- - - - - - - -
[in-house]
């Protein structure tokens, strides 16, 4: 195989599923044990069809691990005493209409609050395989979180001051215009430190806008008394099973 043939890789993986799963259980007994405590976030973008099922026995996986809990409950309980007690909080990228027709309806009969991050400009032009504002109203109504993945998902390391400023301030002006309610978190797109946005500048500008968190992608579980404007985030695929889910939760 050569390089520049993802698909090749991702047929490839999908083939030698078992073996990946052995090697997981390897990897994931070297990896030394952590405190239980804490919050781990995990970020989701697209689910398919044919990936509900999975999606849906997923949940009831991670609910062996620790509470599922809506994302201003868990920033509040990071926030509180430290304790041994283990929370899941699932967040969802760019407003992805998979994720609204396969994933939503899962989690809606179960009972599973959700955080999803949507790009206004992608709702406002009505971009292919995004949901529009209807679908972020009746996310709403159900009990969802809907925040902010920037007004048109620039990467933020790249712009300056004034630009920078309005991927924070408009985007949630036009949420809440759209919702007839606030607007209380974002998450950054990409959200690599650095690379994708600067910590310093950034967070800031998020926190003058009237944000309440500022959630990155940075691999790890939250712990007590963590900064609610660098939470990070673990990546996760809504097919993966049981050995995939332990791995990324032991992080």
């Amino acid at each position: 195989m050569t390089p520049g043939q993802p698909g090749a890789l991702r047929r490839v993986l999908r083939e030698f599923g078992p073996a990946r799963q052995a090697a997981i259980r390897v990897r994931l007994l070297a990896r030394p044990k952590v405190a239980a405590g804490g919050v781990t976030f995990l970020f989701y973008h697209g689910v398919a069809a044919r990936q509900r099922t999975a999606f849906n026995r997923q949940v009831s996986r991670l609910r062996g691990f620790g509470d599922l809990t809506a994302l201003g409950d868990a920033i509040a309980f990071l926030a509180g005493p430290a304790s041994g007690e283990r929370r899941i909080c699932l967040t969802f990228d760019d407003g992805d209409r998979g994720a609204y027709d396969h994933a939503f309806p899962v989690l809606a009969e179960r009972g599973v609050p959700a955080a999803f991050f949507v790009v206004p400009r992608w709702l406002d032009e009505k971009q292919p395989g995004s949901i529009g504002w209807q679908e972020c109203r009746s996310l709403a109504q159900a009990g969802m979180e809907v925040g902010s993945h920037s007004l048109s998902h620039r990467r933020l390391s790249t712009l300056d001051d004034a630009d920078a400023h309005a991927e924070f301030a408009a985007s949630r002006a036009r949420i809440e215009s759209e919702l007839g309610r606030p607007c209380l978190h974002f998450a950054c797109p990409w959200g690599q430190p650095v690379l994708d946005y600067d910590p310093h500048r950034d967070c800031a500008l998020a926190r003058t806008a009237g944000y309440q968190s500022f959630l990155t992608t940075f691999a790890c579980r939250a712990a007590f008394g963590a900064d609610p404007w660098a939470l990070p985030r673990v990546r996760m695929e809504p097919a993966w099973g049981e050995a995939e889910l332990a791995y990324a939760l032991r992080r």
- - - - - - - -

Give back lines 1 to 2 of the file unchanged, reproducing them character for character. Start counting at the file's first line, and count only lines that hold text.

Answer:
[in-house]
């Protein structure tokens, strides 16, 4: 195989599923044990069809691990005493209409609050395989979180001051215009430190806008008394099973 043939890789993986799963259980007994405590976030973008099922026995996986809990409950309980007690909080990228027709309806009969991050400009032009504002109203109504993945998902390391400023301030002006309610978190797109946005500048500008968190992608579980404007985030695929889910939760 050569390089520049993802698909090749991702047929490839999908083939030698078992073996990946052995090697997981390897990897994931070297990896030394952590405190239980804490919050781990995990970020989701697209689910398919044919990936509900999975999606849906997923949940009831991670609910062996620790509470599922809506994302201003868990920033509040990071926030509180430290304790041994283990929370899941699932967040969802760019407003992805998979994720609204396969994933939503899962989690809606179960009972599973959700955080999803949507790009206004992608709702406002009505971009292919995004949901529009209807679908972020009746996310709403159900009990969802809907925040902010920037007004048109620039990467933020790249712009300056004034630009920078309005991927924070408009985007949630036009949420809440759209919702007839606030607007209380974002998450950054990409959200690599650095690379994708600067910590310093950034967070800031998020926190003058009237944000309440500022959630990155940075691999790890939250712990007590963590900064609610660098939470990070673990990546996760809504097919993966049981050995995939332990791995990324032991992080």